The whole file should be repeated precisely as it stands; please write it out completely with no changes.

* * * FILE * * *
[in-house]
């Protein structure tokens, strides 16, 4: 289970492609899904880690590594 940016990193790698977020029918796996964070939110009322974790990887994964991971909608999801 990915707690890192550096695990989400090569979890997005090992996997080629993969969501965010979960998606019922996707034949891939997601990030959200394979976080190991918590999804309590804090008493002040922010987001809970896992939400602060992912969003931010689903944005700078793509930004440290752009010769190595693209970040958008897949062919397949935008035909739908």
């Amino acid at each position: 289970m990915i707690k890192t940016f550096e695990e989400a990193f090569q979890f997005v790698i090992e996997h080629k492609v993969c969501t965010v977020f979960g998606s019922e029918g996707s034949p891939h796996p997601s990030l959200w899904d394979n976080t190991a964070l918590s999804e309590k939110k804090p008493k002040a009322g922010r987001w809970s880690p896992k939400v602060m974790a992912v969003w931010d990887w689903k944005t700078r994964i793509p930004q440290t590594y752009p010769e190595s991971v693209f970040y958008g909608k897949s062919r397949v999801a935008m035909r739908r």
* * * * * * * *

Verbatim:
[in-house]
């Protein structure tokens, strides 16, 4: 289970492609899904880690590594 940016990193790698977020029918796996964070939110009322974790990887994964991971909608999801 990915707690890192550096695990989400090569979890997005090992996997080629993969969501965010979960998606019922996707034949891939997601990030959200394979976080190991918590999804309590804090008493002040922010987001809970896992939400602060992912969003931010689903944005700078793509930004440290752009010769190595693209970040958008897949062919397949935008035909739908």
């Amino acid at each position: 289970m990915i707690k890192t940016f550096e695990e989400a990193f090569q979890f997005v790698i090992e996997h080629k492609v993969c969501t965010v977020f979960g998606s019922e029918g996707s034949p891939h796996p997601s990030l959200w899904d394979n976080t190991a964070l918590s999804e309590k939110k804090p008493k002040a009322g922010r987001w809970s880690p896992k939400v602060m974790a992912v969003w931010d990887w689903k944005t700078r994964i793509p930004q440290t590594y752009p010769e190595s991971v693209f970040y958008g909608k897949s062919r397949v999801a935008m035909r739908r």